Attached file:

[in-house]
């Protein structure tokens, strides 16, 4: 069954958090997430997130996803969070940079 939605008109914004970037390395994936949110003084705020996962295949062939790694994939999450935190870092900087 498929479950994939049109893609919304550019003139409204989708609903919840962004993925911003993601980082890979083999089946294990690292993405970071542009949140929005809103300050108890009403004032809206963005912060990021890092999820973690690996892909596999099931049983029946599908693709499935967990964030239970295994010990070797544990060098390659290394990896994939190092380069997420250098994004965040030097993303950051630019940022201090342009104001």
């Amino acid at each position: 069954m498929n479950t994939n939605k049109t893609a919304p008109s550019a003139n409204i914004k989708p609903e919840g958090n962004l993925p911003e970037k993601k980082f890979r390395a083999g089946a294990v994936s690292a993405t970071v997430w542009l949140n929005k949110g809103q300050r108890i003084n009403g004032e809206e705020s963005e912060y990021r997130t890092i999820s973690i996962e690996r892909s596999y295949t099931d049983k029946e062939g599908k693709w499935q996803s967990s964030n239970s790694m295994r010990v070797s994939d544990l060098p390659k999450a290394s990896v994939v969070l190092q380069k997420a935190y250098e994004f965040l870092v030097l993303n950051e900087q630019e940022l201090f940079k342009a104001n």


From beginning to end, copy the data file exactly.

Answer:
[in-house]
């Protein structure tokens, strides 16, 4: 069954958090997430997130996803969070940079 939605008109914004970037390395994936949110003084705020996962295949062939790694994939999450935190870092900087 498929479950994939049109893609919304550019003139409204989708609903919840962004993925911003993601980082890979083999089946294990690292993405970071542009949140929005809103300050108890009403004032809206963005912060990021890092999820973690690996892909596999099931049983029946599908693709499935967990964030239970295994010990070797544990060098390659290394990896994939190092380069997420250098994004965040030097993303950051630019940022201090342009104001």
């Amino acid at each position: 069954m498929n479950t994939n939605k049109t893609a919304p008109s550019a003139n409204i914004k989708p609903e919840g958090n962004l993925p911003e970037k993601k980082f890979r390395a083999g089946a294990v994936s690292a993405t970071v997430w542009l949140n929005k949110g809103q300050r108890i003084n009403g004032e809206e705020s963005e912060y990021r997130t890092i999820s973690i996962e690996r892909s596999y295949t099931d049983k029946e062939g599908k693709w499935q996803s967990s964030n239970s790694m295994r010990v070797s994939d544990l060098p390659k999450a290394s990896v994939v969070l190092q380069k997420a935190y250098e994004f965040l870092v030097l993303n950051e900087q630019e940022l201090f940079k342009a104001n």